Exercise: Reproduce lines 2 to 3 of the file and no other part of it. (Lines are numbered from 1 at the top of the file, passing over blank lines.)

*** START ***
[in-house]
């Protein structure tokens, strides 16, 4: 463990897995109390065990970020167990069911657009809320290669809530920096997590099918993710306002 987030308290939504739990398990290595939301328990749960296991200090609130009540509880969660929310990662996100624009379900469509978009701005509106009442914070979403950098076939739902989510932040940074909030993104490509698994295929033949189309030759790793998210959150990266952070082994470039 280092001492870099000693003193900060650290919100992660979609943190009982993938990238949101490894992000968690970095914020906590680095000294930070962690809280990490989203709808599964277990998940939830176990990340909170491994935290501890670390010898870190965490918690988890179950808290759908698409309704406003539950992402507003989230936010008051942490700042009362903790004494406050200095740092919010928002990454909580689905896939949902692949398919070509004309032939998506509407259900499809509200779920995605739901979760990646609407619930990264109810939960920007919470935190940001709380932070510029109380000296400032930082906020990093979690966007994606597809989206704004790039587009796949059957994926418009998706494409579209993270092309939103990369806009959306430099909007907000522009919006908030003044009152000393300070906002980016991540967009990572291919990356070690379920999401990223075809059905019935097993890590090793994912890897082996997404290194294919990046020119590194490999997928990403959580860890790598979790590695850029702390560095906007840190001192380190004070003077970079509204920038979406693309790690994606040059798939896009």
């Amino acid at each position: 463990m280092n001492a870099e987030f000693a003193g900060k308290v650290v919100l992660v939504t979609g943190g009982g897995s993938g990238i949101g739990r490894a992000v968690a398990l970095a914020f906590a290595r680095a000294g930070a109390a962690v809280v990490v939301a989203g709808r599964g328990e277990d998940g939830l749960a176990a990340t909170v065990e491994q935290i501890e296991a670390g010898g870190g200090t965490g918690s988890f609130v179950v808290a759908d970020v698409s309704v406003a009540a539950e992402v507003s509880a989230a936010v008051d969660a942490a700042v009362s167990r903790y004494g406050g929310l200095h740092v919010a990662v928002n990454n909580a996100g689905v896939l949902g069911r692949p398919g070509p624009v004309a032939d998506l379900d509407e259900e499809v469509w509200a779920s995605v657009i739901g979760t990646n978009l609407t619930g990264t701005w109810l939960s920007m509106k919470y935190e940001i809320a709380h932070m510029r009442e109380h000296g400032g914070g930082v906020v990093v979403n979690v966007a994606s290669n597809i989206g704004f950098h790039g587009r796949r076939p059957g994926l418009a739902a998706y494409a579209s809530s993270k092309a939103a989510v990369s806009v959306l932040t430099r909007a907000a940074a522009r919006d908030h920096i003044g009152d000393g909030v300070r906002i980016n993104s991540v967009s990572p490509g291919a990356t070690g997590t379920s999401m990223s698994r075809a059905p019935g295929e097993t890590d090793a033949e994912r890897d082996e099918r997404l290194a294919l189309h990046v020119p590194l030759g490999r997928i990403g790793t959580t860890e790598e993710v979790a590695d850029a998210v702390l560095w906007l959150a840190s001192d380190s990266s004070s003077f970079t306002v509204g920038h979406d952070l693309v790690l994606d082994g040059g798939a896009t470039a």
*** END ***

């Protein structure tokens, strides 16, 4: 463990897995109390065990970020167990069911657009809320290669809530920096997590099918993710306002 987030308290939504739990398990290595939301328990749960296991200090609130009540509880969660929310990662996100624009379900469509978009701005509106009442914070979403950098076939739902989510932040940074909030993104490509698994295929033949189309030759790793998210959150990266952070082994470039 280092001492870099000693003193900060650290919100992660979609943190009982993938990238949101490894992000968690970095914020906590680095000294930070962690809280990490989203709808599964277990998940939830176990990340909170491994935290501890670390010898870190965490918690988890179950808290759908698409309704406003539950992402507003989230936010008051942490700042009362903790004494406050200095740092919010928002990454909580689905896939949902692949398919070509004309032939998506509407259900499809509200779920995605739901979760990646609407619930990264109810939960920007919470935190940001709380932070510029109380000296400032930082906020990093979690966007994606597809989206704004790039587009796949059957994926418009998706494409579209993270092309939103990369806009959306430099909007907000522009919006908030003044009152000393300070906002980016991540967009990572291919990356070690379920999401990223075809059905019935097993890590090793994912890897082996997404290194294919990046020119590194490999997928990403959580860890790598979790590695850029702390560095906007840190001192380190004070003077970079509204920038979406693309790690994606040059798939896009």
């Amino acid at each position: 463990m280092n001492a870099e987030f000693a003193g900060k308290v650290v919100l992660v939504t979609g943190g009982g897995s993938g990238i949101g739990r490894a992000v968690a398990l970095a914020f906590a290595r680095a000294g930070a109390a962690v809280v990490v939301a989203g709808r599964g328990e277990d998940g939830l749960a176990a990340t909170v065990e491994q935290i501890e296991a670390g010898g870190g200090t965490g918690s988890f609130v179950v808290a759908d970020v698409s309704v406003a009540a539950e992402v507003s509880a989230a936010v008051d969660a942490a700042v009362s167990r903790y004494g406050g929310l200095h740092v919010a990662v928002n990454n909580a996100g689905v896939l949902g069911r692949p398919g070509p624009v004309a032939d998506l379900d509407e259900e499809v469509w509200a779920s995605v657009i739901g979760t990646n978009l609407t619930g990264t701005w109810l939960s920007m509106k919470y935190e940001i809320a709380h932070m510029r009442e109380h000296g400032g914070g930082v906020v990093v979403n979690v966007a994606s290669n597809i989206g704004f950098h790039g587009r796949r076939p059957g994926l418009a739902a998706y494409a579209s809530s993270k092309a939103a989510v990369s806009v959306l932040t430099r909007a907000a940074a522009r919006d908030h920096i003044g009152d000393g909030v300070r906002i980016n993104s991540v967009s990572p490509g291919a990356t070690g997590t379920s999401m990223s698994r075809a059905p019935g295929e097993t890590d090793a033949e994912r890897d082996e099918r997404l290194a294919l189309h990046v020119p590194l030759g490999r997928i990403g790793t959580t860890e790598e993710v979790a590695d850029a998210v702390l560095w906007l959150a840190s001192d380190s990266s004070s003077f970079t306002v509204g920038h979406d952070l693309v790690l994606d082994g040059g798939a896009t470039a």